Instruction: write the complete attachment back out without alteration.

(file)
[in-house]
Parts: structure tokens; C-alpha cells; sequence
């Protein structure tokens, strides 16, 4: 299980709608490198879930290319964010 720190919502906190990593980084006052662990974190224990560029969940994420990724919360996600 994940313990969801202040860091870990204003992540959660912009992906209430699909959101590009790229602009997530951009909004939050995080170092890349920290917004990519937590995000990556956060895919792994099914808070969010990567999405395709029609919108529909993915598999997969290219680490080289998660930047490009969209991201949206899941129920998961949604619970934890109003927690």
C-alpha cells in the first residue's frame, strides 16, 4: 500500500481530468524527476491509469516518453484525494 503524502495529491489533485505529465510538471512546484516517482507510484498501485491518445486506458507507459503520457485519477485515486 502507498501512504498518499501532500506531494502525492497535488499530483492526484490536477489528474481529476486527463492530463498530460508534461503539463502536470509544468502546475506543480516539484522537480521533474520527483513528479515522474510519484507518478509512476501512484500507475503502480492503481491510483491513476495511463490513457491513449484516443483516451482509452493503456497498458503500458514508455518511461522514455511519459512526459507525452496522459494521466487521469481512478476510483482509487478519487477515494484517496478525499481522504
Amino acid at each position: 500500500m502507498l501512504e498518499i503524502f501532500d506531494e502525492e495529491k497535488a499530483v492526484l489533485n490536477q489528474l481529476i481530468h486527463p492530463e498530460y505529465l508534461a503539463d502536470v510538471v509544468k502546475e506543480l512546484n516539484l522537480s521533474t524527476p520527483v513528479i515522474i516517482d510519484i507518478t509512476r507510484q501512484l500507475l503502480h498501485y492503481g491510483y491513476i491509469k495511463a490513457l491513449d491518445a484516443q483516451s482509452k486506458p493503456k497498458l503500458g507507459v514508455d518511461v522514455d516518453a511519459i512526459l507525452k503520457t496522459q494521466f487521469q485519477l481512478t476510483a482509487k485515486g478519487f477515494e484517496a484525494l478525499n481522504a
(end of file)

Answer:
[in-house]
Parts: structure tokens; C-alpha cells; sequence
């Protein structure tokens, strides 16, 4: 299980709608490198879930290319964010 720190919502906190990593980084006052662990974190224990560029969940994420990724919360996600 994940313990969801202040860091870990204003992540959660912009992906209430699909959101590009790229602009997530951009909004939050995080170092890349920290917004990519937590995000990556956060895919792994099914808070969010990567999405395709029609919108529909993915598999997969290219680490080289998660930047490009969209991201949206899941129920998961949604619970934890109003927690």
C-alpha cells in the first residue's frame, strides 16, 4: 500500500481530468524527476491509469516518453484525494 503524502495529491489533485505529465510538471512546484516517482507510484498501485491518445486506458507507459503520457485519477485515486 502507498501512504498518499501532500506531494502525492497535488499530483492526484490536477489528474481529476486527463492530463498530460508534461503539463502536470509544468502546475506543480516539484522537480521533474520527483513528479515522474510519484507518478509512476501512484500507475503502480492503481491510483491513476495511463490513457491513449484516443483516451482509452493503456497498458503500458514508455518511461522514455511519459512526459507525452496522459494521466487521469481512478476510483482509487478519487477515494484517496478525499481522504
Amino acid at each position: 500500500m502507498l501512504e498518499i503524502f501532500d506531494e502525492e495529491k497535488a499530483v492526484l489533485n490536477q489528474l481529476i481530468h486527463p492530463e498530460y505529465l508534461a503539463d502536470v510538471v509544468k502546475e506543480l512546484n516539484l522537480s521533474t524527476p520527483v513528479i515522474i516517482d510519484i507518478t509512476r507510484q501512484l500507475l503502480h498501485y492503481g491510483y491513476i491509469k495511463a490513457l491513449d491518445a484516443q483516451s482509452k486506458p493503456k497498458l503500458g507507459v514508455d518511461v522514455d516518453a511519459i512526459l507525452k503520457t496522459q494521466f487521469q485519477l481512478t476510483a482509487k485515486g478519487f477515494e484517496a484525494l478525499n481522504a